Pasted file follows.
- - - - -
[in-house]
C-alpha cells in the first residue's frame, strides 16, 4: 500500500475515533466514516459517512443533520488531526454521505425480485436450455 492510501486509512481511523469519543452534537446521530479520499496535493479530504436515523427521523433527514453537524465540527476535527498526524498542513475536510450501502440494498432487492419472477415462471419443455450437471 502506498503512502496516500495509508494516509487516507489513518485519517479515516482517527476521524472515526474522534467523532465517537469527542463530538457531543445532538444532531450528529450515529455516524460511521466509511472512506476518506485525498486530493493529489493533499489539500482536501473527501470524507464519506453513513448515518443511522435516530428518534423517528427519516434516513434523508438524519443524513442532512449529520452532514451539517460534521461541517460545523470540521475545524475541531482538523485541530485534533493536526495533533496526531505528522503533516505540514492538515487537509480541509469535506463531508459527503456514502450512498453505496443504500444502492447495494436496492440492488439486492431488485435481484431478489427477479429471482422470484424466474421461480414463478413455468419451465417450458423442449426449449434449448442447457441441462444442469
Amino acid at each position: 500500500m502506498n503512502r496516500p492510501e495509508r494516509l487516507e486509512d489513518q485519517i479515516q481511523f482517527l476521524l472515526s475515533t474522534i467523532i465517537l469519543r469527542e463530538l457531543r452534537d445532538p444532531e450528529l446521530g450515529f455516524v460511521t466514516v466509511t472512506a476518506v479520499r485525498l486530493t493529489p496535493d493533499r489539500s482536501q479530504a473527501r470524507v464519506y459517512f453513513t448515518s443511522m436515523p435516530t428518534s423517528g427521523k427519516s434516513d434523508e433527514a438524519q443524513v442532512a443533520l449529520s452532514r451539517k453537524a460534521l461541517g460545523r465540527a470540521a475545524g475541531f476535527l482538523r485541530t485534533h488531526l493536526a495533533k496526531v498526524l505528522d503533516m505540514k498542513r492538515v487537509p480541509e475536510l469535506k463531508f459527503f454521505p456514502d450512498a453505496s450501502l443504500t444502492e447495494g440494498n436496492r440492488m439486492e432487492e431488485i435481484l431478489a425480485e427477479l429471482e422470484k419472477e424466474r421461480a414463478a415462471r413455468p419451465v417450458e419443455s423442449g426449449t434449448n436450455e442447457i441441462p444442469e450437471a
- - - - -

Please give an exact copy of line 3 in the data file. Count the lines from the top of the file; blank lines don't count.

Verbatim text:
Amino acid at each position: 500500500m502506498n503512502r496516500p492510501e495509508r494516509l487516507e486509512d489513518q485519517i479515516q481511523f482517527l476521524l472515526s475515533t474522534i467523532i465517537l469519543r469527542e463530538l457531543r452534537d445532538p444532531e450528529l446521530g450515529f455516524v460511521t466514516v466509511t472512506a476518506v479520499r485525498l486530493t493529489p496535493d493533499r489539500s482536501q479530504a473527501r470524507v464519506y459517512f453513513t448515518s443511522m436515523p435516530t428518534s423517528g427521523k427519516s434516513d434523508e433527514a438524519q443524513v442532512a443533520l449529520s452532514r451539517k453537524a460534521l461541517g460545523r465540527a470540521a475545524g475541531f476535527l482538523r485541530t485534533h488531526l493536526a495533533k496526531v498526524l505528522d503533516m505540514k498542513r492538515v487537509p480541509e475536510l469535506k463531508f459527503f454521505p456514502d450512498a453505496s450501502l443504500t444502492e447495494g440494498n436496492r440492488m439486492e432487492e431488485i435481484l431478489a425480485e427477479l429471482e422470484k419472477e424466474r421461480a414463478a415462471r413455468p419451465v417450458e419443455s423442449g426449449t434449448n436450455e442447457i441441462p444442469e450437471a